In sum, the statutes applicable to probationary teachers aredevoid of any expression of an intent to attach hearing rights to the decisions to not renew probationary teachers' contracts. The explicit grant of advance notice and hearing rights to other classes of school employees _ but not to probationary teachers _ makes this conclusion inescapable.   (See footnote 2)  To obtain a right to a hearing before the Board, probationary teachers must look to the General Assembly and not the courts. Our hands are tied by the statutes' plain language.
Motion to Strike Exhibits

    [3] Ms. Moore next contends that the superior court improperly struck from the record the additional documents she offered for the court's consideration. She argues on appeal that these documents would have shown (1) that she used a ruler without complaint over several years, (2) that "she was lauded for all but one of her interactions with her students over 3.5 years," and (3) she was praised for "her effectiveness with the toughest kids in the system" by other school administrators. Whatever the value of Ms. Moore's extra-record documents, the trial court's decision was proper in light of this Court's recent decision in Davis.
    Davis also involved a probationary teacher whose contract had not been renewed. She appealed the board decision on the grounds that it violated N.C. Gen. Stat. § 115C-325(m)(2). 178 N.C. App. at 649-50, 632 S.E.2d at 593. This Court held that "[o]n appeal of a decision of a school board, a trial court sits as an appellatecourt and reviews the evidence presented to the school board." Id. at 651, 632 S.E.2d at 594 (emphasis added).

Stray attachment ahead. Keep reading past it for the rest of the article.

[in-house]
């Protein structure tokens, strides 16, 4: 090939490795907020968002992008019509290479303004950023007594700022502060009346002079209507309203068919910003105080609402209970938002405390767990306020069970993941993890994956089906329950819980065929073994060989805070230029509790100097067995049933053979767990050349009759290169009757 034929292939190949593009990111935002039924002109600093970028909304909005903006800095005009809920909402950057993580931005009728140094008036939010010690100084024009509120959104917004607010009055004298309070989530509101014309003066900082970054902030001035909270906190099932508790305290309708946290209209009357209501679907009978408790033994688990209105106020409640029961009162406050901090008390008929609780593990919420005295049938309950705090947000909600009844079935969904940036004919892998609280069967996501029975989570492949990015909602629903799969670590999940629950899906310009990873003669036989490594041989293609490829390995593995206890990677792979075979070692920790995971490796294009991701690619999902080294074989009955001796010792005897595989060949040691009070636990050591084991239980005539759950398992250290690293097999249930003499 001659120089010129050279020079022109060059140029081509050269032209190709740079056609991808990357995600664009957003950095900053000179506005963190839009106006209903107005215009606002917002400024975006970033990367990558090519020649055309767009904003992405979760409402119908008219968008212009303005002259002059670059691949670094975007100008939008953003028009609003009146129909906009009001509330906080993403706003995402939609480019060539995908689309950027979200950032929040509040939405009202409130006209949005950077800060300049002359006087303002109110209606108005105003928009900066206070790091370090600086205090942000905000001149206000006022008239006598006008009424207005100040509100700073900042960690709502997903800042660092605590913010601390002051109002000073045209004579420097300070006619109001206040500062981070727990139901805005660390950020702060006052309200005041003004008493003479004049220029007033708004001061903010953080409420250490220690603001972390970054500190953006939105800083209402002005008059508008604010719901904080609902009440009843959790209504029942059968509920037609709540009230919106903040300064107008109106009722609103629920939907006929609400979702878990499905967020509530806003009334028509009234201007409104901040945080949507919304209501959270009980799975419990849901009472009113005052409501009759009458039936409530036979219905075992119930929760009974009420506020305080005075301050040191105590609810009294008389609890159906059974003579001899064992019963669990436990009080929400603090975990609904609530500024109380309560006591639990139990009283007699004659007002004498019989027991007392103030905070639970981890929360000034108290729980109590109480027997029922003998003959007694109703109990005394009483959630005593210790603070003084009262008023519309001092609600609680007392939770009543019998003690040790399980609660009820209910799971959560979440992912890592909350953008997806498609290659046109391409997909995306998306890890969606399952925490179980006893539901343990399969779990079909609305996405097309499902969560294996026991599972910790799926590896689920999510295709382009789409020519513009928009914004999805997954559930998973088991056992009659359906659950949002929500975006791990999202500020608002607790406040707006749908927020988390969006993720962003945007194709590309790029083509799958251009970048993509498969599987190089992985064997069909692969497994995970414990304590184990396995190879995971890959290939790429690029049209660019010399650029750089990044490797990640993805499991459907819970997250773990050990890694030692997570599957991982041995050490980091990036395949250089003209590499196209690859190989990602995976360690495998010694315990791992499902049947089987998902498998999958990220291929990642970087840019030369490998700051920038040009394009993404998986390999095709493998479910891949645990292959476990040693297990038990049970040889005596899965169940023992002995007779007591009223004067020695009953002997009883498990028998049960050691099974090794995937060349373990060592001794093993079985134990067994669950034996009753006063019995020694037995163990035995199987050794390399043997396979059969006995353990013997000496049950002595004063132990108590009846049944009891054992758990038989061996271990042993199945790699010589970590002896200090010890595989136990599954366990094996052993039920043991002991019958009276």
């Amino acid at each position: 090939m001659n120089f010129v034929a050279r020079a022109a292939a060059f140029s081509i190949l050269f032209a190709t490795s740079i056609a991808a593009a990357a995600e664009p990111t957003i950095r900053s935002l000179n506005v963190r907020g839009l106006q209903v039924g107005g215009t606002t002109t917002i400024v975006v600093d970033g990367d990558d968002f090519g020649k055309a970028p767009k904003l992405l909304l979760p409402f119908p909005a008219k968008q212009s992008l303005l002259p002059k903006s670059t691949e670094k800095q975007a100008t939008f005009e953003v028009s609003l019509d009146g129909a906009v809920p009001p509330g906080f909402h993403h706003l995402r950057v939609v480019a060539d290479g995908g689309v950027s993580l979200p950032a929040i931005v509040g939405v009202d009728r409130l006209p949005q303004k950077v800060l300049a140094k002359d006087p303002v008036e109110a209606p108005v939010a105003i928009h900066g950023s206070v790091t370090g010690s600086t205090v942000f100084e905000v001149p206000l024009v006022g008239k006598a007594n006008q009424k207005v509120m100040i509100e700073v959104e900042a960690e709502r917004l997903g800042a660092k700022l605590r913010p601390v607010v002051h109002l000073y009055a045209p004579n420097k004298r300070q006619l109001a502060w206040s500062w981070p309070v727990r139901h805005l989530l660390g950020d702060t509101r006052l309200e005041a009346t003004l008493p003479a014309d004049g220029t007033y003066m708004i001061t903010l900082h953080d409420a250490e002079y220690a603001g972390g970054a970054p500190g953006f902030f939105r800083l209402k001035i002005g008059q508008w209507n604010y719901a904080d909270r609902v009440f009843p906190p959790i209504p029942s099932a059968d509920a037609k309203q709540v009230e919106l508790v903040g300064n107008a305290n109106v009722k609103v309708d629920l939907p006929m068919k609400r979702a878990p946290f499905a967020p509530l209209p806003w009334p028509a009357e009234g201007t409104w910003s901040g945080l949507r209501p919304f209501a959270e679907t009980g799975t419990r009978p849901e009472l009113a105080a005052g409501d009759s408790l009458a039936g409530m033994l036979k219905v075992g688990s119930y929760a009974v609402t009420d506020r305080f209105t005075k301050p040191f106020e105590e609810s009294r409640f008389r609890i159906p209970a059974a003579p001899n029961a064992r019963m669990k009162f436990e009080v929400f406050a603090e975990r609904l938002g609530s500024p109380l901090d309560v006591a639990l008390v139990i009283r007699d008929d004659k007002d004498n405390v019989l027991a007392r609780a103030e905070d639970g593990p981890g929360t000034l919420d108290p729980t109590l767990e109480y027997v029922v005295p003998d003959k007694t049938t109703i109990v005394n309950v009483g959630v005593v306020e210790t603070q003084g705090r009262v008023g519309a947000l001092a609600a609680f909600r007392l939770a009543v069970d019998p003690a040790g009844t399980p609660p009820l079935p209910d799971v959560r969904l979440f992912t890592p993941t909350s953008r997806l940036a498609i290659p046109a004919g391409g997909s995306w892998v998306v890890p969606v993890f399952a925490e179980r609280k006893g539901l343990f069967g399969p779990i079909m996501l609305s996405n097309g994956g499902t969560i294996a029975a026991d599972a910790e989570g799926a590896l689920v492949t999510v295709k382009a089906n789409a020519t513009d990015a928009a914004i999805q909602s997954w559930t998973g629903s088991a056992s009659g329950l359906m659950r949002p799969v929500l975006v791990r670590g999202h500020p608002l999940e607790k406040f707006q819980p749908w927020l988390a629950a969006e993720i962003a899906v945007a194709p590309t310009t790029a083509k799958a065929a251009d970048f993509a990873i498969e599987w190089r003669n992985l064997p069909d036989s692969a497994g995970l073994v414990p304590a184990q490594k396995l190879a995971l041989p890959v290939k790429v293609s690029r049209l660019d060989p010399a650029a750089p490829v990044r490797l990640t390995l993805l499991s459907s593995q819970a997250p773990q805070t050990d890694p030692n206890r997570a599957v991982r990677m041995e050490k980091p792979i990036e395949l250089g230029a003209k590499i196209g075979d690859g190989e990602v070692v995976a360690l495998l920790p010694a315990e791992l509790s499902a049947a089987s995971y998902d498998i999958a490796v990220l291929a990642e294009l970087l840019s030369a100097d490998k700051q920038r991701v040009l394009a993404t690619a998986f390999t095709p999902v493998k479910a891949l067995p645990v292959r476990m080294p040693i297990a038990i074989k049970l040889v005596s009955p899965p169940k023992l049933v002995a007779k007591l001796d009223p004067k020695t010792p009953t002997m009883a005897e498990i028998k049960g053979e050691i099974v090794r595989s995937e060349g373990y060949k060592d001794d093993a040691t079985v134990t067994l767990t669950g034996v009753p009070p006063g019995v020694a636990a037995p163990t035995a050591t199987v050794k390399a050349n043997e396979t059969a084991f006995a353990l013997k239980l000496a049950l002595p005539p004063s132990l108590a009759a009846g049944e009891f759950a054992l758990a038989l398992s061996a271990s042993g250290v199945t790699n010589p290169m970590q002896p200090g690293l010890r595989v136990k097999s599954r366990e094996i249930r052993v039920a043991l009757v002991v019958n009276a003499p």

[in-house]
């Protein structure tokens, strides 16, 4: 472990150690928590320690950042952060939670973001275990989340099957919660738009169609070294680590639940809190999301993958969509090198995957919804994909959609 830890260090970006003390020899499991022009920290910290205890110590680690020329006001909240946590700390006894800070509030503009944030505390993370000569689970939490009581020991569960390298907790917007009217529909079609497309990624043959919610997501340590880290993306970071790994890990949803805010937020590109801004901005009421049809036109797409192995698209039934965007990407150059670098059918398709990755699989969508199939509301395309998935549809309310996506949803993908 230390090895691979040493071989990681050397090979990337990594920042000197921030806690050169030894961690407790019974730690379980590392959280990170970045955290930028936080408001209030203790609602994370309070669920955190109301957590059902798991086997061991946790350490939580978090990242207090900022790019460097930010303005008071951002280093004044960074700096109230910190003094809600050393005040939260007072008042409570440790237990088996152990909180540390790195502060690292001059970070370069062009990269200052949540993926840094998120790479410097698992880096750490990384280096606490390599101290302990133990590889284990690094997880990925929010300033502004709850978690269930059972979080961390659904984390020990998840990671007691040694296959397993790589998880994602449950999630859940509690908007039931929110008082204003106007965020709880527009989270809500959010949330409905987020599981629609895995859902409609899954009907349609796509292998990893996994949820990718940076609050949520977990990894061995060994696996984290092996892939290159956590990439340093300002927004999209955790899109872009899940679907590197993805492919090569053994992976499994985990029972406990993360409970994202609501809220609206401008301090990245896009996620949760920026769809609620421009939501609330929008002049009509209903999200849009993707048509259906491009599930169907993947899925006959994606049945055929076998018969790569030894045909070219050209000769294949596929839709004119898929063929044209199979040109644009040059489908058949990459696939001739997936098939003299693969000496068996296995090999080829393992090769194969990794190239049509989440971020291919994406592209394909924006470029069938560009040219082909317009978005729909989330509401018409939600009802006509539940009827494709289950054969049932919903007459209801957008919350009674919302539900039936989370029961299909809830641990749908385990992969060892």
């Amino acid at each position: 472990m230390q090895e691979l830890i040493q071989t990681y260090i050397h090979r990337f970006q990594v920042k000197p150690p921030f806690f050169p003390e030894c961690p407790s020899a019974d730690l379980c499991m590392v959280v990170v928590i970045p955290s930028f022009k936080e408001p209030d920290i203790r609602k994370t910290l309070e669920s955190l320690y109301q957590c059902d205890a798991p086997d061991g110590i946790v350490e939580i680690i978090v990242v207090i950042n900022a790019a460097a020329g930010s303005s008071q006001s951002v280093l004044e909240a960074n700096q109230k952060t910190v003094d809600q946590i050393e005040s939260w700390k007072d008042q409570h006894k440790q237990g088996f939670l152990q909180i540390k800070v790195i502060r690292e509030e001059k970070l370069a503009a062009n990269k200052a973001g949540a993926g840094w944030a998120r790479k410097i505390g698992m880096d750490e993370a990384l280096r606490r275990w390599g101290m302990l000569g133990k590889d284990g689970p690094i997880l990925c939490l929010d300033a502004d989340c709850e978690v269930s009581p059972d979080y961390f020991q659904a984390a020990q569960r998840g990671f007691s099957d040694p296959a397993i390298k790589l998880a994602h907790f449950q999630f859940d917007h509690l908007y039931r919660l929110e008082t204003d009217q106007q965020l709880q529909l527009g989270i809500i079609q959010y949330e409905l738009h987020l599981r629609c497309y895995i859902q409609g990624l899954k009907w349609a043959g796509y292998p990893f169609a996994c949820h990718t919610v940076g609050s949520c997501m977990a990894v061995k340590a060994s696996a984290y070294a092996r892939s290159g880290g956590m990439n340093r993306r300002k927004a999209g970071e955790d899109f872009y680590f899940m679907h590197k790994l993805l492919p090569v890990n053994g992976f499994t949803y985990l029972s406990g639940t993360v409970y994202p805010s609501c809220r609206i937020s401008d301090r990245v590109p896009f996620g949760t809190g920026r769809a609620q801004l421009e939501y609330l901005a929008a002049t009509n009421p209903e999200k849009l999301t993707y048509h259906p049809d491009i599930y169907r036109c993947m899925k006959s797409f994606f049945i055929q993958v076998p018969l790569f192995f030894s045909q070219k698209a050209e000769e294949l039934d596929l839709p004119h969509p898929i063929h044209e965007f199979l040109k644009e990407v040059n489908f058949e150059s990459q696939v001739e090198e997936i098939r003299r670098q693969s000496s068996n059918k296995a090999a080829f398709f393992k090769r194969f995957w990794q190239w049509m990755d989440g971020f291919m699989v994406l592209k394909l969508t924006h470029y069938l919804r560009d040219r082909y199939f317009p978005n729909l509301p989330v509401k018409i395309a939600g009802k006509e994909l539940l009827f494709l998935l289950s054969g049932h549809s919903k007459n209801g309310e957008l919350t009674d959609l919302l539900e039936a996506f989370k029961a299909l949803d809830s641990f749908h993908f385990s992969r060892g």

Although Ms. Moore argues judicial review will be futile if probationary teachers are prevented from offering evidence at a Board hearing and then are also barred from presenting evidence before the superior court to demonstrate prejudice or discrimination, we are bound by Davis. In re Civil Penalty, 324 N.C. 373, 384, 379 S.E.2d 30, 37 (1989) ("Where a panel of the Court of Appeals has decided the same issue, albeit in a different case, a subsequent panel of the same court is bound by that precedent, unless it has been overturned by a higher court."). Consequently, we hold the superior court did not err in striking the additional documents.
The Board's Decision

    [4] The last issue raised by Ms. Moore "is whether the Board failed to inquire into the recommendation and undertake 'fair and careful' consideration of the non-renewal decision." Although conceding that "the record reveals a reason for the non-renewal," Ms. Moore argues that "[t]he lack of any inquiry into or awareness of contrary information makes the [Board's] decision arbitrary" and, therefore, unsustainable on appeal to superior court. Again, our recent decision in Davis is dispositive.
    Davis recognized our prior decisions "'impos[ing] a duty on boards of education to determine the substantive bases for recommendations of non-renewal and to assure that non-renewal is not for a prohibited reason.'" Davis, 178 N.C. App. at 655, 632 S.E.2d at 596 (quoting Abell v. Nash County Bd. of Educ., 71 N.C.App. 48, 52, 321 S.E.2d 502, 506 (1984), disc. review denied, 313 N.C. 506, 329 S.E.2d 389 (1985)). Relying further on Abell, the Davis Court explained:
        "[T]he advisory nature of the superintendent's recommendation to not rehire a non-tenured teacher places the responsibility on the Board to ascertain the rational basis for the recommendation before acting upon it." However, a school board need not "make exhaustive inquiries or formal findings of fact[.]" Rather, "the administrative record, be it the personnel file, board minutes or recommendation memoranda, should disclose the basis for the board's action."